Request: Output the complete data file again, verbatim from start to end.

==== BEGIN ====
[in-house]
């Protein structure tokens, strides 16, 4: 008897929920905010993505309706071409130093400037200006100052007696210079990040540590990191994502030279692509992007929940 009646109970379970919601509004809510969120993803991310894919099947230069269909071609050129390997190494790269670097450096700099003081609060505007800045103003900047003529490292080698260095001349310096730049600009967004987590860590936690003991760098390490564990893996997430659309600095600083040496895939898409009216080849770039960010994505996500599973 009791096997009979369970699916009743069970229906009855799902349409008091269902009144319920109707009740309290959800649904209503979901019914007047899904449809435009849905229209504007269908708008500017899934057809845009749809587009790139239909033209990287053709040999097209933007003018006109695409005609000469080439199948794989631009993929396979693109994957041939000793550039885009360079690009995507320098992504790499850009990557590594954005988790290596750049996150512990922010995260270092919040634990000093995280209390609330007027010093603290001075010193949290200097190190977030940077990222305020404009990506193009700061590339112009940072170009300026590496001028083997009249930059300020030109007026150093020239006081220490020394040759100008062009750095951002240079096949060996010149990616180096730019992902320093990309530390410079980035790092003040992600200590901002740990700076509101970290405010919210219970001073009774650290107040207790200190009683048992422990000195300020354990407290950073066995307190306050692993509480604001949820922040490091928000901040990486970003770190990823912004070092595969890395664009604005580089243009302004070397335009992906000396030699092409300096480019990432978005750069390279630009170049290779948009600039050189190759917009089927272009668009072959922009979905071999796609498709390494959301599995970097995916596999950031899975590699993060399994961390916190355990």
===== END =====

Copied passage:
[in-house]
């Protein structure tokens, strides 16, 4: 008897929920905010993505309706071409130093400037200006100052007696210079990040540590990191994502030279692509992007929940 009646109970379970919601509004809510969120993803991310894919099947230069269909071609050129390997190494790269670097450096700099003081609060505007800045103003900047003529490292080698260095001349310096730049600009967004987590860590936690003991760098390490564990893996997430659309600095600083040496895939898409009216080849770039960010994505996500599973 009791096997009979369970699916009743069970229906009855799902349409008091269902009144319920109707009740309290959800649904209503979901019914007047899904449809435009849905229209504007269908708008500017899934057809845009749809587009790139239909033209990287053709040999097209933007003018006109695409005609000469080439199948794989631009993929396979693109994957041939000793550039885009360079690009995507320098992504790499850009990557590594954005988790290596750049996150512990922010995260270092919040634990000093995280209390609330007027010093603290001075010193949290200097190190977030940077990222305020404009990506193009700061590339112009940072170009300026590496001028083997009249930059300020030109007026150093020239006081220490020394040759100008062009750095951002240079096949060996010149990616180096730019992902320093990309530390410079980035790092003040992600200590901002740990700076509101970290405010919210219970001073009774650290107040207790200190009683048992422990000195300020354990407290950073066995307190306050692993509480604001949820922040490091928000901040990486970003770190990823912004070092595969890395664009604005580089243009302004070397335009992906000396030699092409300096480019990432978005750069390279630009170049290779948009600039050189190759917009089927272009668009072959922009979905071999796609498709390494959301599995970097995916596999950031899975590699993060399994961390916190355990």